Kaiser Permanente Web App
Role: Senior UX Producer
As a part of one of the upcoming interaction agencies in the heart of San Francisco, Redshift Digital Inc., I worked with a team of UX designers, visual designers, usability researchers, and an engineering team to produce the interaction design elements and visual compositions for Kaiser Permanente's new responsive website, which is used by 10 million members. See it here.
Our team was hired to conduct usability studies, produce UX & visual designs, then deliver a responsive prototype, while Kaiser Permanente internal teams started developing their new website, which were going to be used by their members as well as their prospective clients.
On a weekly basis, we worked directly with Kaiser Permanente teams related to each part of their platform, went through requirements, designed wireframes, produced lo-fi & hi-fi click-through prototypes, conducted usability research studies with members and prospective members, then delivered a fully responsive prototype in compliance with Web Content Accessibility Guidelines (WCAG).
I co-managed our team with Redshift Digital's top management throughout the process and I was responsible running our strategic Monday morning meetings, where we set deadlines and deliverables for our internal teams of research, UX, UI, and dev. While working with our team on each deliverable, I was also co-running our working sessions with KP design teams, and being a liaison between our talent, executive team and KP management. At the end of each week, we delivered our working prototype with that week's proposed changes, then collected feedback from KP teams. Our weekly sprints were fast-paced and throughout the week we've received many requests & changes from different KP product and marketing teams.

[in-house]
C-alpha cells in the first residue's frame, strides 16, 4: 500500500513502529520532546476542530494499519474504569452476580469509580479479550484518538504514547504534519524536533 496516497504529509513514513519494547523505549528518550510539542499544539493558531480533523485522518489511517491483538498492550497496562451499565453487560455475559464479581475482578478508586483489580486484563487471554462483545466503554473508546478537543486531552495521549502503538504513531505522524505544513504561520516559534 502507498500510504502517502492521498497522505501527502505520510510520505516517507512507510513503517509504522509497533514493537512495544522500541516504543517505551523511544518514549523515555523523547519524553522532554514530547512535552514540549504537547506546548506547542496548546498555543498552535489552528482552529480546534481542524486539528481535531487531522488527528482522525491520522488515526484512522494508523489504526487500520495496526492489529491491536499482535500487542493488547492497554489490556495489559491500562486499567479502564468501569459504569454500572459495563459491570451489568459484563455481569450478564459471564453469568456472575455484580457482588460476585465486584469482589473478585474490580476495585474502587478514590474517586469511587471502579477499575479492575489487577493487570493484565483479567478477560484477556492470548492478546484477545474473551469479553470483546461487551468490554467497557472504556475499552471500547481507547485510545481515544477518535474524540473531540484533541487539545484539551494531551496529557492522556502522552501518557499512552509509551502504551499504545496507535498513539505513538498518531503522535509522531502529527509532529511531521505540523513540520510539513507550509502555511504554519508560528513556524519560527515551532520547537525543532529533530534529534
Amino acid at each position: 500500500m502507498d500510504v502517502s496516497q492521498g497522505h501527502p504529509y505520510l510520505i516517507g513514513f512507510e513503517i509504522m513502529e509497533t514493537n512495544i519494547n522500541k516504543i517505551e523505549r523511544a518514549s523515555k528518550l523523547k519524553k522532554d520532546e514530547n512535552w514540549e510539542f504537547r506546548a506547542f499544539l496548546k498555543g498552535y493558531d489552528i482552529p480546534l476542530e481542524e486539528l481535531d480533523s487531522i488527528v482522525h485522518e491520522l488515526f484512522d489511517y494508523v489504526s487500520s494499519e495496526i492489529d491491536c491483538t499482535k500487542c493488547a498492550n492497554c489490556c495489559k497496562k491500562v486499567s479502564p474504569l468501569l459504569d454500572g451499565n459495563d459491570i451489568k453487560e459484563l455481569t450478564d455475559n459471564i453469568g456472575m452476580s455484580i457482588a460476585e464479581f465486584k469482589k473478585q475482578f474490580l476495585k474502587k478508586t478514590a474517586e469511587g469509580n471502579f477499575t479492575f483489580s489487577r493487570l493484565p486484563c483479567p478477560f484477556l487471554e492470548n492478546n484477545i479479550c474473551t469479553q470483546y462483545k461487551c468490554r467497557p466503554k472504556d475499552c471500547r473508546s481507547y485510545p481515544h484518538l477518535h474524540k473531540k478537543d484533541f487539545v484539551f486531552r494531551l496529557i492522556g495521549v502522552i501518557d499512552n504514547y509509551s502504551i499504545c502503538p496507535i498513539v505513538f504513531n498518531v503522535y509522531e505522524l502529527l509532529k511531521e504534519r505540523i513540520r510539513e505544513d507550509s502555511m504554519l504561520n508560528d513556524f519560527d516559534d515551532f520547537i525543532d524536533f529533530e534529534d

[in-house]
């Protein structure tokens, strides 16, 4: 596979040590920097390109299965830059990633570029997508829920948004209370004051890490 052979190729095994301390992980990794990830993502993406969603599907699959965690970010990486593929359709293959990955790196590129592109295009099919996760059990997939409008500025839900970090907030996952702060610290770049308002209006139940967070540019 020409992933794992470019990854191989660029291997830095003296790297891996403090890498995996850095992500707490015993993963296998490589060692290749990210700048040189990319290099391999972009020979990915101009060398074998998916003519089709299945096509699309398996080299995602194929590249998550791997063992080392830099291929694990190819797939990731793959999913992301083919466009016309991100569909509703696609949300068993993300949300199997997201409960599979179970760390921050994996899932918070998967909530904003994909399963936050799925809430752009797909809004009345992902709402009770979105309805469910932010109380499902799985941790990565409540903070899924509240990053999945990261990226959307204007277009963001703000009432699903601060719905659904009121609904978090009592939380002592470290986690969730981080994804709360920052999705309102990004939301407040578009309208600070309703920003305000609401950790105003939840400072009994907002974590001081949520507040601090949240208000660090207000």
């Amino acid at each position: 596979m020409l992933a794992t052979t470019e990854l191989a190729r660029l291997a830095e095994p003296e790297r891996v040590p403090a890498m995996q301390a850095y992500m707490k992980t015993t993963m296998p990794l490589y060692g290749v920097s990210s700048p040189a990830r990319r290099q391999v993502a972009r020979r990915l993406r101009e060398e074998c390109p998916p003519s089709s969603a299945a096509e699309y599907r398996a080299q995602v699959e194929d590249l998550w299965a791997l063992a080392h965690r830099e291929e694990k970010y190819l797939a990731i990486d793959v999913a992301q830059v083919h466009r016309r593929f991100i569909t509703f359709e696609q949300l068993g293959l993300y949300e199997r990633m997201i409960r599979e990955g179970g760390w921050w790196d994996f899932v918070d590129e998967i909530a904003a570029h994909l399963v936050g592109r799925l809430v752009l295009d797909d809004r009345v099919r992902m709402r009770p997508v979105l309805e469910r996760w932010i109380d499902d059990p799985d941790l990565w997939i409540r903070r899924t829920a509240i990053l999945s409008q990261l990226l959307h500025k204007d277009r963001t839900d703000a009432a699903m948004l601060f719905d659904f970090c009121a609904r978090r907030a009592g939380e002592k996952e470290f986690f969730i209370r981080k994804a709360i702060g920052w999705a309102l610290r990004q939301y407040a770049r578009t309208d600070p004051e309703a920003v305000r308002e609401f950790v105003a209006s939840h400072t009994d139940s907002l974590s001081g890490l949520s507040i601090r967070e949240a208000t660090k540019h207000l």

It was a great experience working with a large team to deliver a massive web platform used by millions. Below, you can get a hint of the elements of the project. Due to client confidentiality, some images may be blurred.
Below assets are blurred to protect client confidentiality.
The challenge of developing interaction design elements and building a platform that is used by pretty much all user types, age-groups with different levels of tech savviness is finding balance. The balance between using every cool interaction element adapted by today's top-notch tech platform vs. building something that complies with accepted usability standards making sure that anyone who uses your product will be able to understand its function and will achieve their user goals. We went back-and-forth between dreaming big and making the platform very simple and easy to use.
Putting the end user in mind always set the boundries for creating interaction design elements. KP's existing clientele and the average users in the U.S. helped us draw our lines for the user interaction guidelines for the entire project.
Our lo-fi & hi-fi click-through prototypes communicated our interaction design ideas with our client as well as testing them with end users before going into producing pixel-perfect comps.
Our team collaborated with all of the related KP teams (marketing, branding, UX, et al.) to create a visual language for KP users that synthesizes the classic principles of good design with the innovation and possibility of technology and science.
We chose Gotham, an extremely large typeface family featuring four widths, eight weights, and seperate designs for screen displays. As a result, we were able to utilize all the available styles for different interfaces.
We worked with KP branding and marketing teams to make a final decision on color palette of the platform and make it one of the best looking health platforms in the country.
It was a long marathon. I enjoyed every bit of this project and learned about the challenges of re-designing a large platform with many stakeholders and millions of users. Please send a note if you've worked on similar projects. I'd love to read about it.